Investing is critical for people to ensure they will have a secure income and good lifestyle as they get older. Many people save but end up spending their savings on material items such as cars, boats etc. and not on assets that will create cash flow such as rental properties, businesses etc. Investing is an abstract concept for really young children but can be learned about gradually. Initially, this segment can be explained as the money they grow and use when they are older.  

Save (25%)

It is critical that children and adults learn to set and achieve goals and that goes for the financial part of their lives as well. As a child works toward their goal, whether it’s saving for a bike or a toy of some kind, they learn the steps needed to achieve their goals. Sometimes they will redirect and change course if something isn’t working before continuing on. When they do achieve the goal, the self-esteem they feel is very powerful. It shows them what they are capable of and makes them feel more confident which allows them to set bigger goals. Self-discipline and decision making are fundamental lessons in personal development and success. Parents need to give their children the opportunity to set and achieve small goals so they are inspired and feel confident to pursue their bigger dreams. As children get older, this category will eventually be divided up for such items as tuition, cars and eventually their kids, children, money, savings, piggy bank, family, savings, financial servicesresidence.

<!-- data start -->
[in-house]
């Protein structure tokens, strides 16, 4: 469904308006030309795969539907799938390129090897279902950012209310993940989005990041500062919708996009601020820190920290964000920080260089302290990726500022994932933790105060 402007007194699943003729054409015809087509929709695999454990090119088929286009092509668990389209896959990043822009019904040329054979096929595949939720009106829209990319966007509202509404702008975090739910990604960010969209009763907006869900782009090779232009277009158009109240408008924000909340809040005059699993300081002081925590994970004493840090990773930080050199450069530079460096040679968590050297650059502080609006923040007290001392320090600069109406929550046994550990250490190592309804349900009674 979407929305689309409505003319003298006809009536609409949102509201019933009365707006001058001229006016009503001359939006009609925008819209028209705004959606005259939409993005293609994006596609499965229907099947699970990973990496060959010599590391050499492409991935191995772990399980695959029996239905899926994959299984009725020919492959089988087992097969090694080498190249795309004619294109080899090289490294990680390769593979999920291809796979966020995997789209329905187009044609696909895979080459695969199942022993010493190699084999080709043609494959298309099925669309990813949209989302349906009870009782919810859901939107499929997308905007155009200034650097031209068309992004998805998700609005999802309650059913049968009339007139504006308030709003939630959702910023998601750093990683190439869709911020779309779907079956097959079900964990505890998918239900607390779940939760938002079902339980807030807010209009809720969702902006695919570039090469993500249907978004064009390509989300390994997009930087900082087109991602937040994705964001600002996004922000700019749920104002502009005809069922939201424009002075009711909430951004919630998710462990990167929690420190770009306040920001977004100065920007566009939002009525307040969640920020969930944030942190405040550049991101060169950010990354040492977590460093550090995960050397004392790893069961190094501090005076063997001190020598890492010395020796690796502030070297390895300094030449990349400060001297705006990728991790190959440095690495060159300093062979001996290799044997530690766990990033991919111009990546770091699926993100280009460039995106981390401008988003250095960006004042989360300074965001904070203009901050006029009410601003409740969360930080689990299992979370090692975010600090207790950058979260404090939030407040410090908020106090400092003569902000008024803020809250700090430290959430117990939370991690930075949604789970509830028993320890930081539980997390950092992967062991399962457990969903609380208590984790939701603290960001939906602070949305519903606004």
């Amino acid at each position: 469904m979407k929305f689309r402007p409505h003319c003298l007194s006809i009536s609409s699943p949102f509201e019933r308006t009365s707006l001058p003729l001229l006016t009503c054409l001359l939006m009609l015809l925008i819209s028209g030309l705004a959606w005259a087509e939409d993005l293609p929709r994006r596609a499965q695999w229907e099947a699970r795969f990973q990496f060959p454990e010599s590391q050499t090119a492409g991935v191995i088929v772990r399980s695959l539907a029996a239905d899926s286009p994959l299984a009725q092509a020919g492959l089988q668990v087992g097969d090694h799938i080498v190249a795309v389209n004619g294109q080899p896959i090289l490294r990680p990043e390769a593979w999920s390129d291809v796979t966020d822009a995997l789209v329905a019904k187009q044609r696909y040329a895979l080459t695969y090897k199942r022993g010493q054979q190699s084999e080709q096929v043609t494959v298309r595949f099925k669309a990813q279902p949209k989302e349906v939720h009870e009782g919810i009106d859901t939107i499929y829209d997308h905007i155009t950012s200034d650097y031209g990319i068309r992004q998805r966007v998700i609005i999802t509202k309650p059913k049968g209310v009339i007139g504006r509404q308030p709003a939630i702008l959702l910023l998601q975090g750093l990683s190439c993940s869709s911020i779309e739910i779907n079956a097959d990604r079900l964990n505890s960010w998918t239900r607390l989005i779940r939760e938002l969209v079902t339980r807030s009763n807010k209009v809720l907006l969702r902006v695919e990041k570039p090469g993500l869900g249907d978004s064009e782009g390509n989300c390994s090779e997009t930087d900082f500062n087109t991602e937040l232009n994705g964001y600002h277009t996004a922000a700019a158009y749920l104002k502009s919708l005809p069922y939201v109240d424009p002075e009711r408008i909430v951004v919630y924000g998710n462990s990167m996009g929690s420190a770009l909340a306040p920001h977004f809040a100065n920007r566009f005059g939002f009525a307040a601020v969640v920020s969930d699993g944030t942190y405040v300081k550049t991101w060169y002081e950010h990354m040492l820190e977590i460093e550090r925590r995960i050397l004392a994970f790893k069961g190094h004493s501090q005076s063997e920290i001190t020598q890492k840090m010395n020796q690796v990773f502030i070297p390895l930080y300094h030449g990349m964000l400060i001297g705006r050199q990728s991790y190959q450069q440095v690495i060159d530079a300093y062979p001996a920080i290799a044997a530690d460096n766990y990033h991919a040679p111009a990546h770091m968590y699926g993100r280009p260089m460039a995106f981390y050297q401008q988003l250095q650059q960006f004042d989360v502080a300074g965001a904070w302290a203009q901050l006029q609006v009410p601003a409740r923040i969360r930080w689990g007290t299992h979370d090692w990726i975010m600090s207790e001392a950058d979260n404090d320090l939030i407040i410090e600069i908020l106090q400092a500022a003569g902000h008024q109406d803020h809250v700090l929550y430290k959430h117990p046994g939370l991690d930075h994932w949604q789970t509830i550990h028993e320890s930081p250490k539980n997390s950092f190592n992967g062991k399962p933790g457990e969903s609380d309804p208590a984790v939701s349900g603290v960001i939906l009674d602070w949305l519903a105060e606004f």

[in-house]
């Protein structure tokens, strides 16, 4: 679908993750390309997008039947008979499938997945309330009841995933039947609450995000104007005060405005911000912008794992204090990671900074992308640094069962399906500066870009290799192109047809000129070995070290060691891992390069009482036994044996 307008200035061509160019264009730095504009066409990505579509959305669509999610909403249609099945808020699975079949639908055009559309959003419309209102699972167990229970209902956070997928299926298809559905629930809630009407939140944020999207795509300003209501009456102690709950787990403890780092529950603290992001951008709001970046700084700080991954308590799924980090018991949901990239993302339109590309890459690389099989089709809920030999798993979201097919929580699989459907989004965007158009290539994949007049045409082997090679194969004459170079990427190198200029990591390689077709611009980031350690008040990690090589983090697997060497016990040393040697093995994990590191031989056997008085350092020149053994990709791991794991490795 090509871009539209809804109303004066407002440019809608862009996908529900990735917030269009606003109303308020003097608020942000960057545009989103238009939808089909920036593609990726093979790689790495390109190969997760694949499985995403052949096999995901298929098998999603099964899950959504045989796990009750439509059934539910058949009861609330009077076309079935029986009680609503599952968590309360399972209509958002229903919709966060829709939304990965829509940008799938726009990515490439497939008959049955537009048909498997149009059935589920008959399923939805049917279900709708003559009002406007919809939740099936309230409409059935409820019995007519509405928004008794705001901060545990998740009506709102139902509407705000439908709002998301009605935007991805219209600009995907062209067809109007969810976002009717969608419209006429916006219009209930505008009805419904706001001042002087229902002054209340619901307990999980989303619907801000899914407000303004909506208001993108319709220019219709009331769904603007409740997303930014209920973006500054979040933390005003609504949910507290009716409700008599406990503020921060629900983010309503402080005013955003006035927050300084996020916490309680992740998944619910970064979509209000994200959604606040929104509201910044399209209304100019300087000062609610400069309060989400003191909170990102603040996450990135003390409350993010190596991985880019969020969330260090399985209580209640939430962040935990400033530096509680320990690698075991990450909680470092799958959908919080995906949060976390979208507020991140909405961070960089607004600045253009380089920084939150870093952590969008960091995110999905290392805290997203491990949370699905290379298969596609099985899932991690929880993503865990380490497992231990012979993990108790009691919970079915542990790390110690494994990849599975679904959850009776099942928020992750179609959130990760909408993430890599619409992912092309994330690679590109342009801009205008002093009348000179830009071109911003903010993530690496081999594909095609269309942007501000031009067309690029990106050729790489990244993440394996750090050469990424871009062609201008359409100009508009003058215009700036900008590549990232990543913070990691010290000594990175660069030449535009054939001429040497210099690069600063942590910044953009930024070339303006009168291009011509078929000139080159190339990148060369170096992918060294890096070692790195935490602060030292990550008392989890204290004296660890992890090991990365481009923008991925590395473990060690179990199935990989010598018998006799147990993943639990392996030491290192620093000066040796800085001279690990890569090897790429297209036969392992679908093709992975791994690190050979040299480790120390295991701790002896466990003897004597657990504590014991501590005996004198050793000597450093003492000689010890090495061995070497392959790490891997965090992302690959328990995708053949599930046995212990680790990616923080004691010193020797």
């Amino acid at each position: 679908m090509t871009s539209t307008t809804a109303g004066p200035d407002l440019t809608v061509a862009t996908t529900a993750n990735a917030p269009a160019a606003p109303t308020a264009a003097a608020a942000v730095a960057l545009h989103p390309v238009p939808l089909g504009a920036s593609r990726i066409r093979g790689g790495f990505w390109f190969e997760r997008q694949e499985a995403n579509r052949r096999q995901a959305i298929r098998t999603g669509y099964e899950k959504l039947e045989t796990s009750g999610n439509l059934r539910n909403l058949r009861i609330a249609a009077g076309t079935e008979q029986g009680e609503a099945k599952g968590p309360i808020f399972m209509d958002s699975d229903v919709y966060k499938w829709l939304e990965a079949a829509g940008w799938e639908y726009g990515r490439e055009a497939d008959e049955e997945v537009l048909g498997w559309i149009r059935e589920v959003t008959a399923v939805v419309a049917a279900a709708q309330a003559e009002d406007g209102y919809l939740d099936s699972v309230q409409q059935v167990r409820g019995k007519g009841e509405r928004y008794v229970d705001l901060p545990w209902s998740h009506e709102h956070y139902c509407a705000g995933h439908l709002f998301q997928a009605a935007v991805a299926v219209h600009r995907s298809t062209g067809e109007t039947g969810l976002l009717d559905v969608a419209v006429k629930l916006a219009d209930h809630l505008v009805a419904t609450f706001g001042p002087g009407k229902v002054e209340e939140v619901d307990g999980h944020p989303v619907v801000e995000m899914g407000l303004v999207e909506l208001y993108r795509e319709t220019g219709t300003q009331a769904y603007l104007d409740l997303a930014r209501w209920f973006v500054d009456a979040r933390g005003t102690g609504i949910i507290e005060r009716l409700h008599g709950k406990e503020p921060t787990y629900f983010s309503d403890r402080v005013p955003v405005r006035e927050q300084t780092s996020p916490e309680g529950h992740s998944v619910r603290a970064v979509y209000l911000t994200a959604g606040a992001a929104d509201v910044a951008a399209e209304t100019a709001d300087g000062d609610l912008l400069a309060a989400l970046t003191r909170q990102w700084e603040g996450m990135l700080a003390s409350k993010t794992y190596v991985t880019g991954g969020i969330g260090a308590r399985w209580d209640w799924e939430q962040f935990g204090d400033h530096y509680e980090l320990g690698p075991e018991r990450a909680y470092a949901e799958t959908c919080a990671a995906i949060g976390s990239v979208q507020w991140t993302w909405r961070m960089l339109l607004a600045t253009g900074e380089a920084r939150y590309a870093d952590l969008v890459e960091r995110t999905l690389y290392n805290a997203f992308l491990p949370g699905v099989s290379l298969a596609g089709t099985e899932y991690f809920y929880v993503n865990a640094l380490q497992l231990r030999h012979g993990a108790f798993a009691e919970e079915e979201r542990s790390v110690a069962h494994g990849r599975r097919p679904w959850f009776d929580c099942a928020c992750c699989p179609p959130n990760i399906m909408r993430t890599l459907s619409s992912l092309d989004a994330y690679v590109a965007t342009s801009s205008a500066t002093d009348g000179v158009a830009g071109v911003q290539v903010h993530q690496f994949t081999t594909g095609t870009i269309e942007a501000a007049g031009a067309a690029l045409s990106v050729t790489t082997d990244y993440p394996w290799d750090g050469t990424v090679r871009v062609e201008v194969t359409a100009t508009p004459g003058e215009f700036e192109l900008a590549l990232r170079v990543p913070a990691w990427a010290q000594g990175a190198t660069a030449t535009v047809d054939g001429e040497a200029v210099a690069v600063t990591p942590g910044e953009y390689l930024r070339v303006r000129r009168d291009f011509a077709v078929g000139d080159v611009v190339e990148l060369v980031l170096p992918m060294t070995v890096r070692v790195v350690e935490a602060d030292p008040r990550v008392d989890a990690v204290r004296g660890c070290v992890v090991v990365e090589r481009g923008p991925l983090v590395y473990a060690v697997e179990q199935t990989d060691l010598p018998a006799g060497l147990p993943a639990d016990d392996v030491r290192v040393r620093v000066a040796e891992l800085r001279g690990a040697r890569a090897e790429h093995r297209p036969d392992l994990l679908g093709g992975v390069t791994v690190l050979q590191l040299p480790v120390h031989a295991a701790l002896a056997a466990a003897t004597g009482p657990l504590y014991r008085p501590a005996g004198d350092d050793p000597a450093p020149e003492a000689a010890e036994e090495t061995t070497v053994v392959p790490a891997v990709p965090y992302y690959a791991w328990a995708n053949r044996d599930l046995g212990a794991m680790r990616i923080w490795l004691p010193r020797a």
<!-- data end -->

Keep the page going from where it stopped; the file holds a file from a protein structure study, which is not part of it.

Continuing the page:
Overindulgence is a major issue in our society as we know.  Saving allows for delayed gratification which is a very important part of emotional development. Studies show that giving a child everything they want as they grow up often leads to them feeling very unsatisfied and unfulfilled as adults. Dr. Bredehoft at Concordia University has done a great deal of research on this topic. His conclusion is simple: if you want your children to be self-centered greedy adults, overindulge them. If you want them to grow up to be caring, thoughtful and happy adults, don’t overindulge them.